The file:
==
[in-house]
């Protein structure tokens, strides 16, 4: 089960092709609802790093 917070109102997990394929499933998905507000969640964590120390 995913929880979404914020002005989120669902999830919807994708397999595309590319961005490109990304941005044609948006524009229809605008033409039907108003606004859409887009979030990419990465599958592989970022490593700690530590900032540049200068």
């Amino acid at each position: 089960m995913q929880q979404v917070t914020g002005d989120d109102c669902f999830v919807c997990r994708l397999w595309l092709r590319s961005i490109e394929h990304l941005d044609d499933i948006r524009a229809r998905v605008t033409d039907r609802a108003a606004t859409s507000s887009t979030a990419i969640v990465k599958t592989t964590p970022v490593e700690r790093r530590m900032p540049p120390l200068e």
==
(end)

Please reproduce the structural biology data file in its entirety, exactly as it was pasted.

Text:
[in-house]
């Protein structure tokens, strides 16, 4: 089960092709609802790093 917070109102997990394929499933998905507000969640964590120390 995913929880979404914020002005989120669902999830919807994708397999595309590319961005490109990304941005044609948006524009229809605008033409039907108003606004859409887009979030990419990465599958592989970022490593700690530590900032540049200068």
């Amino acid at each position: 089960m995913q929880q979404v917070t914020g002005d989120d109102c669902f999830v919807c997990r994708l397999w595309l092709r590319s961005i490109e394929h990304l941005d044609d499933i948006r524009a229809r998905v605008t033409d039907r609802a108003a606004t859409s507000s887009t979030a990419i969640v990465k599958t592989t964590p970022v490593e700690r790093r530590m900032p540049p120390l200068e």